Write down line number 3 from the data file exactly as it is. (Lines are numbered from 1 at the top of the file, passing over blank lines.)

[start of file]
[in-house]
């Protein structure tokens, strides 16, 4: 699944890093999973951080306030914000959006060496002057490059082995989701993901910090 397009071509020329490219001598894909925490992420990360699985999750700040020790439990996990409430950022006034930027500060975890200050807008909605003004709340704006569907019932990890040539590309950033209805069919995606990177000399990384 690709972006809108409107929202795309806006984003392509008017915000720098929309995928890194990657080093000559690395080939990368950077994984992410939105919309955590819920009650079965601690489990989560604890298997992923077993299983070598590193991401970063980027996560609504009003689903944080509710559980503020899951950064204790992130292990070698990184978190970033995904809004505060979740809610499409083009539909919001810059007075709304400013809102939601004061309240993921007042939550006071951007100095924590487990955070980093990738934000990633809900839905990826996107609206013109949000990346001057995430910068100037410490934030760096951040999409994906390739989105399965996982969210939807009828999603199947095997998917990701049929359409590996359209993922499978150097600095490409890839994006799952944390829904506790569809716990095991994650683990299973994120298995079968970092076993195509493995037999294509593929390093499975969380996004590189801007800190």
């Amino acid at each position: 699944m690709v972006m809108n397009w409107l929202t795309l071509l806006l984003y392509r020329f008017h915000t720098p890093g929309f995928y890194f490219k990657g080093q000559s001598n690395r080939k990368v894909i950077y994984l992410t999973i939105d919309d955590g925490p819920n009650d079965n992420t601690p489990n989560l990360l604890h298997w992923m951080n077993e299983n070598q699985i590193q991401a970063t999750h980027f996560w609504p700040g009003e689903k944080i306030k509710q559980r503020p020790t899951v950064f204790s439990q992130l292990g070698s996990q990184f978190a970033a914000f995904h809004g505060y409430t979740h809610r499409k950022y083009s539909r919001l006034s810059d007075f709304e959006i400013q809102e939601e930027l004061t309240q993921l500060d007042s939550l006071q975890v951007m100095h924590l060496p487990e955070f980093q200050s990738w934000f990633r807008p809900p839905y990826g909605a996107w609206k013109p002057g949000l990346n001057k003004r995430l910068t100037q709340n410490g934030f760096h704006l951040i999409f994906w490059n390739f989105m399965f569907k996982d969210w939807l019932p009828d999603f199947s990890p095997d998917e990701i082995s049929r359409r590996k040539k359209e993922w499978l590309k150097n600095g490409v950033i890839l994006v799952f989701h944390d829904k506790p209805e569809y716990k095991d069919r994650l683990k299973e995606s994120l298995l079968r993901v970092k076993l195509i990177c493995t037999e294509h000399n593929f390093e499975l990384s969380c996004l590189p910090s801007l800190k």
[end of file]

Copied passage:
């Amino acid at each position: 699944m690709v972006m809108n397009w409107l929202t795309l071509l806006l984003y392509r020329f008017h915000t720098p890093g929309f995928y890194f490219k990657g080093q000559s001598n690395r080939k990368v894909i950077y994984l992410t999973i939105d919309d955590g925490p819920n009650d079965n992420t601690p489990n989560l990360l604890h298997w992923m951080n077993e299983n070598q699985i590193q991401a970063t999750h980027f996560w609504p700040g009003e689903k944080i306030k509710q559980r503020p020790t899951v950064f204790s439990q992130l292990g070698s996990q990184f978190a970033a914000f995904h809004g505060y409430t979740h809610r499409k950022y083009s539909r919001l006034s810059d007075f709304e959006i400013q809102e939601e930027l004061t309240q993921l500060d007042s939550l006071q975890v951007m100095h924590l060496p487990e955070f980093q200050s990738w934000f990633r807008p809900p839905y990826g909605a996107w609206k013109p002057g949000l990346n001057k003004r995430l910068t100037q709340n410490g934030f760096h704006l951040i999409f994906w490059n390739f989105m399965f569907k996982d969210w939807l019932p009828d999603f199947s990890p095997d998917e990701i082995s049929r359409r590996k040539k359209e993922w499978l590309k150097n600095g490409v950033i890839l994006v799952f989701h944390d829904k506790p209805e569809y716990k095991d069919r994650l683990k299973e995606s994120l298995l079968r993901v970092k076993l195509i990177c493995t037999e294509h000399n593929f390093e499975l990384s969380c996004l590189p910090s801007l800190k």